Video: ‘It’s not easy running a farm machinery dealership; there are big costs’

AgriLand paid a visit to Cashel, Co. Tipperary, to meet the dealer principal (Conor Breen) at Breens Farm Machinery – a long-established dealership that has a lengthy relationship with Claas.

Also Read: Video: Taking a tour of a busy tractor workshop in Co. Tipperary

In this video (below – shot by AgriLand’s own Kevin Farrell), Conor explained: “We’ve been in business here in Cashel since January of 1977.

“Over the years, we have expanded. In 2014, we [also] moved to Ennis.

In the early days we took on Renault [tractors] in 1993 and we had phenomenal success with it. We still have a lot of those tractors out working today, even though they’re in excess of 20-25 years old.

“In 2002 we took on the Claas franchise. As most people know, Claas bought out Renault in 2003…and we migrated on from there.

“In 2008 we expanded by taking on the Takeuchi range of diggers. It has been very successful for us, but we also have a lot of other prime brands like Redrock and Trioliet.

“Most recently, we signed up with Schaffer and, then, Hustler from New Zealand.”

Conor noted: “There are two strings to Schaffer. As you can see inside the showroom we have an industrial line, which is the ‘yellow line’. The red machines [‘red line’] are the agricultural machines.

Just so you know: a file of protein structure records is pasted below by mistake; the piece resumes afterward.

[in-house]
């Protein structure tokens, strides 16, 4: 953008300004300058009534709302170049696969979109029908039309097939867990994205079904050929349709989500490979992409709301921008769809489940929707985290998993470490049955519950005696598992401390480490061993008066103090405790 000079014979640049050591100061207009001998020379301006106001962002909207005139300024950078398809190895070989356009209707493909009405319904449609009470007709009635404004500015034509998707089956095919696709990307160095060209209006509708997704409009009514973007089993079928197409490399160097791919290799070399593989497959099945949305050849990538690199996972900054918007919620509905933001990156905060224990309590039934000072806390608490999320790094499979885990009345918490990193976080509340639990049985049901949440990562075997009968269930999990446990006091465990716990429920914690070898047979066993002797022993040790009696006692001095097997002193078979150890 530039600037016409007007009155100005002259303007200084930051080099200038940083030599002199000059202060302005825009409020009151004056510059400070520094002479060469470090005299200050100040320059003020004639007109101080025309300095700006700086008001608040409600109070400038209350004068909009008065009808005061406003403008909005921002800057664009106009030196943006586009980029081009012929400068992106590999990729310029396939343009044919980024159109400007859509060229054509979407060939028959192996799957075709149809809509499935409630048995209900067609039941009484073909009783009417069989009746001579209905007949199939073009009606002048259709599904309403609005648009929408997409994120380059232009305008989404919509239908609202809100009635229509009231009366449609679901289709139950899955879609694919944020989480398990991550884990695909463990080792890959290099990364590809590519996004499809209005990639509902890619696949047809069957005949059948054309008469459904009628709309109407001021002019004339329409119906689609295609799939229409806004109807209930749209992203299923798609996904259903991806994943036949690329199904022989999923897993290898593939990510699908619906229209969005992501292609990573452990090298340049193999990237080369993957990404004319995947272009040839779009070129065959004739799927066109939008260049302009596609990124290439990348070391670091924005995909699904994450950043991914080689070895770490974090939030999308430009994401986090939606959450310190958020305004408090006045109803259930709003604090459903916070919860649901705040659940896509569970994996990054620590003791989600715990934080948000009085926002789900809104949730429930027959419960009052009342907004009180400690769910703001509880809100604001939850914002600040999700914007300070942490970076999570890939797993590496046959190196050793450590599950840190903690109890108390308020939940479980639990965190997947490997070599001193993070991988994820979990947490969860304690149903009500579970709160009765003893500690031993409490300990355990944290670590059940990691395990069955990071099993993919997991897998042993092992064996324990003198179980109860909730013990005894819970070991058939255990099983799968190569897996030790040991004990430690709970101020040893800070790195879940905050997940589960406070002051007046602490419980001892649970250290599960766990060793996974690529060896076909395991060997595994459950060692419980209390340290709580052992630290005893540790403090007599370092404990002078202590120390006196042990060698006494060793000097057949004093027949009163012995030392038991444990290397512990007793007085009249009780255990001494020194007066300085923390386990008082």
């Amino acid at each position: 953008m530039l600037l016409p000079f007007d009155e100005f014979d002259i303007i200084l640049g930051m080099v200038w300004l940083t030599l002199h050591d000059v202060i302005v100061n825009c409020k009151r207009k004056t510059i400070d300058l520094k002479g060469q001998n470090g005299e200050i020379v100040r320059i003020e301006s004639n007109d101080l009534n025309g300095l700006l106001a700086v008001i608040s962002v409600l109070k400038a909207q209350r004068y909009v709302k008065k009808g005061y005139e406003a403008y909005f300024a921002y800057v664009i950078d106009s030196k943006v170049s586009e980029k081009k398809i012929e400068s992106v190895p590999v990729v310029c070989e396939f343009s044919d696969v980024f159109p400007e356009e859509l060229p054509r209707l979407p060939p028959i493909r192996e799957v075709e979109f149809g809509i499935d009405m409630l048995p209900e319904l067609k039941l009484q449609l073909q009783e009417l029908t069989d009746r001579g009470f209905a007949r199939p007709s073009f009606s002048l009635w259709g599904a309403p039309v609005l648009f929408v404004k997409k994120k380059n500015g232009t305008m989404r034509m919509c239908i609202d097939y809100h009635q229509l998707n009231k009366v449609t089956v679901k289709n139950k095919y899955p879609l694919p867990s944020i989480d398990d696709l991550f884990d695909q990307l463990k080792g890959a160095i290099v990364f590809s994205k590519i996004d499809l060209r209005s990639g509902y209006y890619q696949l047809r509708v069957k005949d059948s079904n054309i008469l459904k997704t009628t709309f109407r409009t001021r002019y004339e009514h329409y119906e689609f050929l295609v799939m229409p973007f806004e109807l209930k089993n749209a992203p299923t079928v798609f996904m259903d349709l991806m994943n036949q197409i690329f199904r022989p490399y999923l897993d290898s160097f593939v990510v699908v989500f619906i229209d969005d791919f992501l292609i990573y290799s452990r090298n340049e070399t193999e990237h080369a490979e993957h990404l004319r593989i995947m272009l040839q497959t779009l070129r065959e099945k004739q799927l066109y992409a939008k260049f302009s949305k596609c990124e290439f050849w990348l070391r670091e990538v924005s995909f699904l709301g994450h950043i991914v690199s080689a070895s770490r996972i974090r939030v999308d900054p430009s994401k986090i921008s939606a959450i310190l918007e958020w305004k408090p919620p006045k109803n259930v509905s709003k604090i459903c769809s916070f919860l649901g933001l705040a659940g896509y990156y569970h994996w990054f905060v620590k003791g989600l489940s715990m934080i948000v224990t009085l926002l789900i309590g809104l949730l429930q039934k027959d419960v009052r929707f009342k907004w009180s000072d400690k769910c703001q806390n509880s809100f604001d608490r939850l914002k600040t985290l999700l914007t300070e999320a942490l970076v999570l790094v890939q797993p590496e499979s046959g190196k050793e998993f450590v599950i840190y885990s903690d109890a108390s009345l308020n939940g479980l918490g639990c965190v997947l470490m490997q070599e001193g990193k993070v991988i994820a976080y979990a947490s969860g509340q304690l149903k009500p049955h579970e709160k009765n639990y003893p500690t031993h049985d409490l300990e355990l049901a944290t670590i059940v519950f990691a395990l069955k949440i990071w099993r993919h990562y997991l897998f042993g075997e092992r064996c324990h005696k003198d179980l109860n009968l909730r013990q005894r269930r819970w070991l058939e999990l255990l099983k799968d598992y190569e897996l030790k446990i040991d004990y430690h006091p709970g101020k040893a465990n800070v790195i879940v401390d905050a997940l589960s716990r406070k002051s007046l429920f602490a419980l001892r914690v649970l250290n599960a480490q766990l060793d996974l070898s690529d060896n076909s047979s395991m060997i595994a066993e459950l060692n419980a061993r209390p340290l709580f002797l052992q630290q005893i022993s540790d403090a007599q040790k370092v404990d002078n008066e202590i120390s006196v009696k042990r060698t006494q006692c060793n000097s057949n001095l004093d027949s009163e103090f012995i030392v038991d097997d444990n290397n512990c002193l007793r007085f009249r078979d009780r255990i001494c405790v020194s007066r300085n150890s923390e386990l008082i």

“With the ‘ag’ machines; we would feel that customers – with the price of new tractors being in excess of €100,000 – are now looking at the option of buying a loader.”

He also explained that Hustler is a relatively new franchise for Breens Farm Machinery, saying: “We got our first two containers in a couple of weeks ago [relative to the time of filming].

“It’s a quality product and it’s an option towards a diet feeder. A lot of customers are using bales for second cut and so forth; they’re looking for a cheaper option than a diet feeder. We think that the Hustler is that solution.”

He continued: “2019 has been a very difficult year for farmers; we all know that, but the wheel never stays at six o’clock; it always rises.

I think that, whenever you get a couple of difficult years, the people involved in agriculture are made of the strongest steel that’s [out] there.

I think – going forward – [cattle] prices will rise. Hopefully milk prices will stay somewhere where they are…or even increase a little bit. The tillage man definitely needs a lift.”

Conor concluded: “It’s not easy; it’s not easy running a farm machinery dealership. There are big demands; there are big costs…as every farm machinery dealer knows.

“I suppose; when you deal local you’ll get the service and back-up from the people that you know. It’s a big plus.”

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